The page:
How to Grow from Personal Assignments
Photography self assignments are an excellent way to build your portfolio. In fact as an emerging pro or serious artist you should be shooting self assignments frequently, at least once a week.
A self assignment, often referred to as test, is a way of testing your skills in a particular creative area. This is done by coming up with a concept or theme to the shoot, detailing out the particulars and finding the resources to help you achieve the overall vision for the test.
The beauty in testing is that you’ll learn a lot about yourself, face unknown fears and obstacles all the while growing as a creative being. The team you work with is also testing you (although that might not be spoken) and you them. The benefits of testing are endless really. Even if you don’t complete the self assignment you’re still going to grow. Complete the project and you get the biggest reward - a mix of accomplishment, completion, keeping your word to others (the team) and some killer imagery.
Ready to get started? Here’s some tips to help you set up a successful test.
Advice for Successful Shoots
Start a vision log
A vision log is simply a collection of media that inspires you. As you find images online and on the go capture it and put it into your vision log. As your vision log grows visit it every week and add descriptive words to the images that inspire you. This will help you discover where your true passions live and will help you communicate that vision to others. I use Evernote since I can share privately with my team and capture content everywhere, even with my iPhone.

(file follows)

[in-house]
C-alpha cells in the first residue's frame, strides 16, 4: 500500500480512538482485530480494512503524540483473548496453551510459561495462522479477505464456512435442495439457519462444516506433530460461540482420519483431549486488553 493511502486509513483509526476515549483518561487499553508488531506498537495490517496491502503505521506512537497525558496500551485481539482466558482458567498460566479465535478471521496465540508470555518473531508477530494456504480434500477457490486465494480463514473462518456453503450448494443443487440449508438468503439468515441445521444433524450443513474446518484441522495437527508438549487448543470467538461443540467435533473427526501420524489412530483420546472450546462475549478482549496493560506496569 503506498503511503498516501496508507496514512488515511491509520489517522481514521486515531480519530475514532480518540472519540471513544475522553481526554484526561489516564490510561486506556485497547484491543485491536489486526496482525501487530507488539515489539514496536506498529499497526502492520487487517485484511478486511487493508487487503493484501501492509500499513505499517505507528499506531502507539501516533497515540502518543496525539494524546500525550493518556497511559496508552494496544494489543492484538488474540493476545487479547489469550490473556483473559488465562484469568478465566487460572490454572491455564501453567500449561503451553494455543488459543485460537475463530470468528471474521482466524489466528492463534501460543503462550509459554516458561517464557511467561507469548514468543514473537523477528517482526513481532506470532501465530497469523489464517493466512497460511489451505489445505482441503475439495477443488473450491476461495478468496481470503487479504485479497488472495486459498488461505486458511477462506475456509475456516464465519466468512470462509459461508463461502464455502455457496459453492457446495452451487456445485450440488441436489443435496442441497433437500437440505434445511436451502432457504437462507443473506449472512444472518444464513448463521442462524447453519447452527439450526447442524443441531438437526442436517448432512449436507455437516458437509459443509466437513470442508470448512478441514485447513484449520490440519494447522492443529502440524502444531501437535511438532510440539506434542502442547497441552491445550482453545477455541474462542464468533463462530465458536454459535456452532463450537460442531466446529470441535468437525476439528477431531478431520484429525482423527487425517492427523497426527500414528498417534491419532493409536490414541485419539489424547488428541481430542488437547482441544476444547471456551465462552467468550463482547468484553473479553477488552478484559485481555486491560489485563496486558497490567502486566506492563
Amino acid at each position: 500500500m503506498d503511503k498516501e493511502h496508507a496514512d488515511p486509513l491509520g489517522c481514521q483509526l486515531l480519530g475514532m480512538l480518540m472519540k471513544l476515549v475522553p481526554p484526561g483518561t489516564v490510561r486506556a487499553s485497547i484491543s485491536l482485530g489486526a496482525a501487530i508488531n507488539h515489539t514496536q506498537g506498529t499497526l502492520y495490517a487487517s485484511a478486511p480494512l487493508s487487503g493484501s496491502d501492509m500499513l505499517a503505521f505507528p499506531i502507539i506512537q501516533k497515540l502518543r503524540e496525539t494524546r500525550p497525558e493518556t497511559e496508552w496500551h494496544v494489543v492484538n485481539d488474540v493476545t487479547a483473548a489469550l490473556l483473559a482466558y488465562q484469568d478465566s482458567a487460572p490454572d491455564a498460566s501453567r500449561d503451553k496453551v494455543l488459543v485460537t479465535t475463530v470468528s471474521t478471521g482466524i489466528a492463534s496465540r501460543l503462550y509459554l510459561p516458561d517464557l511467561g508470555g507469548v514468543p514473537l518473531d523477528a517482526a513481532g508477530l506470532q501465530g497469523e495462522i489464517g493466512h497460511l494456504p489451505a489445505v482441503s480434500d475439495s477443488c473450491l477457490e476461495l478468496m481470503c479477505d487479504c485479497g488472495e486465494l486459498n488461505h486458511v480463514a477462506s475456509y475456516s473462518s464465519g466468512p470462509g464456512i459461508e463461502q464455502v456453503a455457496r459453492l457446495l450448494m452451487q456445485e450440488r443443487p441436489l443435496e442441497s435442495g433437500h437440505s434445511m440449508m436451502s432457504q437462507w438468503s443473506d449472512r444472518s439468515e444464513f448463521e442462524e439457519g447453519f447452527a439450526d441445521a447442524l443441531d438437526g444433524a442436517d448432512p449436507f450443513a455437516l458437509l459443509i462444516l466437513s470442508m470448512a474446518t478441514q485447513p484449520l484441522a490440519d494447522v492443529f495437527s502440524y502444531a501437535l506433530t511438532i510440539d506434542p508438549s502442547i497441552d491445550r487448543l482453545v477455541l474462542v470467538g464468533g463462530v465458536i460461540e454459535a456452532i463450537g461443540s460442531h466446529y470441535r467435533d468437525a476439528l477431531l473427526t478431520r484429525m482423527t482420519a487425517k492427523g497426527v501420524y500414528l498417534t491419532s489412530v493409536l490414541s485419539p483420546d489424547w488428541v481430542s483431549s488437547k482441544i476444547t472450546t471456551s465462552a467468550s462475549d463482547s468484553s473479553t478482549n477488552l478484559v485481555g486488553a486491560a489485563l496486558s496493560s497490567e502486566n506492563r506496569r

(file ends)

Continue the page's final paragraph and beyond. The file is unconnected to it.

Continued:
Keep it simple
Testing does not need to be a complicated project especially for your first few tests. My very first test were to find particular objects around town and shoot them - abstract images of garbage was one. Then I moved to shooting models on white seamless which required me to work with upcoming hair, makeup and wardrobe professionals. When I wanted more of a challenge I worked with a small team on location shooting. This helped me learn how to work with scouting and sourcing the right locations.
Be clear in your communication
Photography is a form of visual communication. To be a good photographer you need to be clear in your verbal and written communication. Be direct, be descriptive and be friendly when sourcing your team. What you think is “sexy” is different from what your team might think is sexy. And please stay away from big fluffy words when trying to communicate. Defining ones personal hyperbole to manufacture visual representations of french and latin dialect is best kept for boutique bourgeoisie. See what I just did? :-)
Everyone gets something good
While I did mention that you don’t necessarily need to finish your self assignment to get something out of it, if you are working with a team you do need to finish the project. If you’re working with team, even if you’re paying them, they need to get something out of the project and they need to know you’re operating in integrity. Everyone on the shoot should be acknowledged and be kind to the people that work behind the scenes. In other words don’t be a jerk. There’s too many egos running wild in the art world and we don’t need more. When you are communicating clearly to your team (see above) let them know what they are getting out of the project. If you’re giving finished web ready images then say so and keep your word.
Don’t forget to enjoy the process of creating and collaborating with other creatives. Making art for yourself is one of life’s great joys. Coming together to make art with others is a special energy and can only be described as magical. By having a focused vision, communicating that vision along with expectations to your team you’ll ensure a smooth shoot.